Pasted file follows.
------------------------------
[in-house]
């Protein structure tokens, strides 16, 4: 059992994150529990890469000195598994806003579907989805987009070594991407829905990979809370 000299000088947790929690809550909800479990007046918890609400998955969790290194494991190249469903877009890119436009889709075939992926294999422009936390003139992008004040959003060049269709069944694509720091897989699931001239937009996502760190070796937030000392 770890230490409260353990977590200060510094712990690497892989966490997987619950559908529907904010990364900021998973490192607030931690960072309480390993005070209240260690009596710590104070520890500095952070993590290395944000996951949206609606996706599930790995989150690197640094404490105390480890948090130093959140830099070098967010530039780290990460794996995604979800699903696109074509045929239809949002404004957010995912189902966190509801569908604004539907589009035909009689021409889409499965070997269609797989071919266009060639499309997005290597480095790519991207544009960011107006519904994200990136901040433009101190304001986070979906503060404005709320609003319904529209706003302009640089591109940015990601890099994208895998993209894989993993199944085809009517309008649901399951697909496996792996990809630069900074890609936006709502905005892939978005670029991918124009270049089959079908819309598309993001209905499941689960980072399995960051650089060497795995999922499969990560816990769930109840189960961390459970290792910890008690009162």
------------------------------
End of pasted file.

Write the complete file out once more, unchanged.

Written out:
[in-house]
């Protein structure tokens, strides 16, 4: 059992994150529990890469000195598994806003579907989805987009070594991407829905990979809370 000299000088947790929690809550909800479990007046918890609400998955969790290194494991190249469903877009890119436009889709075939992926294999422009936390003139992008004040959003060049269709069944694509720091897989699931001239937009996502760190070796937030000392 770890230490409260353990977590200060510094712990690497892989966490997987619950559908529907904010990364900021998973490192607030931690960072309480390993005070209240260690009596710590104070520890500095952070993590290395944000996951949206609606996706599930790995989150690197640094404490105390480890948090130093959140830099070098967010530039780290990460794996995604979800699903696109074509045929239809949002404004957010995912189902966190509801569908604004539907589009035909009689021409889409499965070997269609797989071919266009060639499309997005290597480095790519991207544009960011107006519904994200990136901040433009101190304001986070979906503060404005709320609003319904529209706003302009640089591109940015990601890099994208895998993209894989993993199944085809009517309008649901399951697909496996792996990809630069900074890609936006709502905005892939978005670029991918124009270049089959079908819309598309993001209905499941689960980072399995960051650089060497795995999922499969990560816990769930109840189960961390459970290792910890008690009162």